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Thread: Gum Health

  1. #1

    Gum Health

    Hi. I don't know if this is the right place to ask this question. Does anyone know different causes of receding gums? I know that gum disease is a cause, but what if your gums are not inflamed and don't bleed or hurt you? I know that brushing your teeth the wrong way can also cause receding gums. However, I've changed my toothbrush and the method of brushing my teeth and they're not getting better. I wondered if having an eating disorder in the past could be a cause. I wasn't bulimic, but perhaps lack of nutrition could have made it worse. However, it seems that this problem began as far back as high school - before I ever had an eating disorder. The dentists never said anything about it, except for at my last appointment when he told me to change how I brush.
    I'm also wondering if anyone has heard of The Smile Method. It's supposed to be a natural way of getting rid of bacteria that causes gums to recede. I was thinking of giving it a try, because it's inexpensive and you make the solutions yourself. Please let me know if you've heard of this or know of anyone who's tried it. Thanks!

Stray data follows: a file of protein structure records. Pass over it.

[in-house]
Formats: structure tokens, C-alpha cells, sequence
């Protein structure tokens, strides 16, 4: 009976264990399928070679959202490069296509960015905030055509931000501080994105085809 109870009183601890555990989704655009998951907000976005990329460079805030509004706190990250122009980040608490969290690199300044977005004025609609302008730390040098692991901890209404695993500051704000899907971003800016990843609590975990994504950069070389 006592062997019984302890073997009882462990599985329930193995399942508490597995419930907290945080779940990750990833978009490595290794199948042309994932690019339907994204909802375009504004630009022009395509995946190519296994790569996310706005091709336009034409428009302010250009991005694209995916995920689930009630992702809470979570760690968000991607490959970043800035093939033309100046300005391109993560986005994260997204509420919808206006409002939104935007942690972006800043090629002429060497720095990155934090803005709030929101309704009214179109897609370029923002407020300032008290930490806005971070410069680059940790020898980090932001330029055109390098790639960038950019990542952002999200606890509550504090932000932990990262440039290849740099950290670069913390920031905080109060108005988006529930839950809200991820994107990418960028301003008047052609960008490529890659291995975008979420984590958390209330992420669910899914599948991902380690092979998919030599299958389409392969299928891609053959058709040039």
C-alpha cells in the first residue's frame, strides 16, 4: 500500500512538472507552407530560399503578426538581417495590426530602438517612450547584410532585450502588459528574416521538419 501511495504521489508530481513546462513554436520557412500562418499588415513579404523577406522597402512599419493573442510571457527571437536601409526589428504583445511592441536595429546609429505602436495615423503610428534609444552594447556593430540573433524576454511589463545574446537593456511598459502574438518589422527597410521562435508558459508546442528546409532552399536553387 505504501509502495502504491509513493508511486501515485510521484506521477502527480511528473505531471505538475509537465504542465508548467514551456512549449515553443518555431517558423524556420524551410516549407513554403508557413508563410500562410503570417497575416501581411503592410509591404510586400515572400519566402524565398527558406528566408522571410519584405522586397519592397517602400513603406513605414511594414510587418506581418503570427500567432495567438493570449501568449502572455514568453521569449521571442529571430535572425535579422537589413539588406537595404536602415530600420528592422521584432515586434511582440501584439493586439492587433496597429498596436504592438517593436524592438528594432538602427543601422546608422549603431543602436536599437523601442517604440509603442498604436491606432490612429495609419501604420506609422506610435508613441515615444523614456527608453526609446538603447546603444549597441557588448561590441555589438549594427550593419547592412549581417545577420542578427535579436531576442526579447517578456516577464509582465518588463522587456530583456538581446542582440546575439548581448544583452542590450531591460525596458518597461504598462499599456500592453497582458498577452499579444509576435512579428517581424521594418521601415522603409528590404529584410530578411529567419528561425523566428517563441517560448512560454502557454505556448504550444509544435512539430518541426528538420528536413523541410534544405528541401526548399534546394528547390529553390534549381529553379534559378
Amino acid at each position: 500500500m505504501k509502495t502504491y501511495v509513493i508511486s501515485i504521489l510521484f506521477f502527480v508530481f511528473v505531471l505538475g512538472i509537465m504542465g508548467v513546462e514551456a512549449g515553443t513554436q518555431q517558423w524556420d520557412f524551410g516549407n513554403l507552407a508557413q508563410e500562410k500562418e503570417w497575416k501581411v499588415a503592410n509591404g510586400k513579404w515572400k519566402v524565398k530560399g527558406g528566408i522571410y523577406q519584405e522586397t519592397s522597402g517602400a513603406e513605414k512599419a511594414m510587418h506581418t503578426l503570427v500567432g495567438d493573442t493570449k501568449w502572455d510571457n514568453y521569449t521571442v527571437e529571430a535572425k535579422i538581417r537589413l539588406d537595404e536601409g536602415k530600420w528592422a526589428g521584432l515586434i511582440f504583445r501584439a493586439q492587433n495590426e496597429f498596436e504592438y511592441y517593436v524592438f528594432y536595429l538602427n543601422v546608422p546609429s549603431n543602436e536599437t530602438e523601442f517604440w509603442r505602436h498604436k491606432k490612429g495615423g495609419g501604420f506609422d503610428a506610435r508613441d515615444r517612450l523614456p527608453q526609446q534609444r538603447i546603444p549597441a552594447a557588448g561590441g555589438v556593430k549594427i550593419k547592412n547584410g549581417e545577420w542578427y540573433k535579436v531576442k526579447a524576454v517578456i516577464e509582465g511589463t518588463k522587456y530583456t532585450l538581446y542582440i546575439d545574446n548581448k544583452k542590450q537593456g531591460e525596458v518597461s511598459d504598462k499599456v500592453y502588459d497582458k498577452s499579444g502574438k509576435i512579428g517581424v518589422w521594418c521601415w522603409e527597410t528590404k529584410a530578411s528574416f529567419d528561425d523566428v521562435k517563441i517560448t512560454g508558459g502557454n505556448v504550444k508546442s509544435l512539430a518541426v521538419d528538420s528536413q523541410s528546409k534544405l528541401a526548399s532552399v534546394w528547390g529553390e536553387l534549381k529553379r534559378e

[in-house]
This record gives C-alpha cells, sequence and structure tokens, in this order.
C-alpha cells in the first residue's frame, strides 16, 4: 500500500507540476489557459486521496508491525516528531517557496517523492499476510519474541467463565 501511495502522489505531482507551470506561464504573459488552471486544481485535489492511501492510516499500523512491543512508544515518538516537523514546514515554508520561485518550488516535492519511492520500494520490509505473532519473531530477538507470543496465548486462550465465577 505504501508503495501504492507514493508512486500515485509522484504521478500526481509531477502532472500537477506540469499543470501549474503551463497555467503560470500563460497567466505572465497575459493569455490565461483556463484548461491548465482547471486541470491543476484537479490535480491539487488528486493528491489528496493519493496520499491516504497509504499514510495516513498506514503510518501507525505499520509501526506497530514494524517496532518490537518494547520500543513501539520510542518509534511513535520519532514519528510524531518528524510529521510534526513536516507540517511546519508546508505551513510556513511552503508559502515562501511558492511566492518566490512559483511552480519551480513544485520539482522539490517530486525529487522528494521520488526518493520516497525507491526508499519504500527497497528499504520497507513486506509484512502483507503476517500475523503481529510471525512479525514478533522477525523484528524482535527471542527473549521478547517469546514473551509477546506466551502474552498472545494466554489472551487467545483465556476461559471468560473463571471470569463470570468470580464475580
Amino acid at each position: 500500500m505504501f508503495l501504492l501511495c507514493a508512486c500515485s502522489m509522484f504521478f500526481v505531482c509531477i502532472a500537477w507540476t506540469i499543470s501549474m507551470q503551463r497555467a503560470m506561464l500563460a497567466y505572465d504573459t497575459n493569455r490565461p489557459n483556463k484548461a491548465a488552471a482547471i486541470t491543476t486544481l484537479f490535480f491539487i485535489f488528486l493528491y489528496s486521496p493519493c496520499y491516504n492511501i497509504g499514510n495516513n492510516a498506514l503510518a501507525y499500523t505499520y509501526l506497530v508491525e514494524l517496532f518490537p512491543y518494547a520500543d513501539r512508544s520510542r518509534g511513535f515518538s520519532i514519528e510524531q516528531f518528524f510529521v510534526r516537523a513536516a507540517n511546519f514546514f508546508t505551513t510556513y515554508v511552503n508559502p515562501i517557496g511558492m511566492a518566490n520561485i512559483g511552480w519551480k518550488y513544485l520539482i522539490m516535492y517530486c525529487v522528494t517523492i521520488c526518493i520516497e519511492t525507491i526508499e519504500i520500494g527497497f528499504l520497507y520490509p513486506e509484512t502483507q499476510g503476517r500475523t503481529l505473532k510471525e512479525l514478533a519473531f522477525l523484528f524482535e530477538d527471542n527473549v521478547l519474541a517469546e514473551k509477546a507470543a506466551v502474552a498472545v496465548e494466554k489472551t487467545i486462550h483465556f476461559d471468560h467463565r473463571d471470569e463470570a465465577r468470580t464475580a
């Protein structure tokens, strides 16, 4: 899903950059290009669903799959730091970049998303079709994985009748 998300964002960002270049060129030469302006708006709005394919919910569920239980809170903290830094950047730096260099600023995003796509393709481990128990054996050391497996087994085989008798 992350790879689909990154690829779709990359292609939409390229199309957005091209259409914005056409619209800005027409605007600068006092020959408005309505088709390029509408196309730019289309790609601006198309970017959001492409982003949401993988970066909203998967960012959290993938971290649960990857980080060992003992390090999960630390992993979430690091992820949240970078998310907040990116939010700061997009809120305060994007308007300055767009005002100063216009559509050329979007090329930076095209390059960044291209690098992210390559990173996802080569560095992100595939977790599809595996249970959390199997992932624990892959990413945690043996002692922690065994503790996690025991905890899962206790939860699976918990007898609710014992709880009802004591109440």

2. #2

    Gum Health

    Hi. I don't know if this is the right place to ask this question. Does anyone know different causes of receding gums? I know that gum disease is a cause, but what if your gums are not inflamed and don't bleed or hurt you? I know that brushing your teeth the wrong way can also cause receding gums. However, I've changed my toothbrush and the method of brushing my teeth and they're not getting better. I wondered if having an eating disorder in the past could be a cause. I wasn't bulimic, but perhaps lack of nutrition could have made it worse. However, it seems that this problem began as far back as high school - before I ever had an eating disorder. The dentists never said anything about it, except for at my last appointment when he told me to change how I brush.
    I'm also wondering if anyone has heard of The Smile Method. It's supposed to be a natural way of getting rid of bacteria that causes gums to recede. I was thinking of giving it a try, because it's inexpensive and you make the solutions yourself. Please let me know if you've heard of this or know of anyone who's tried it. Thanks!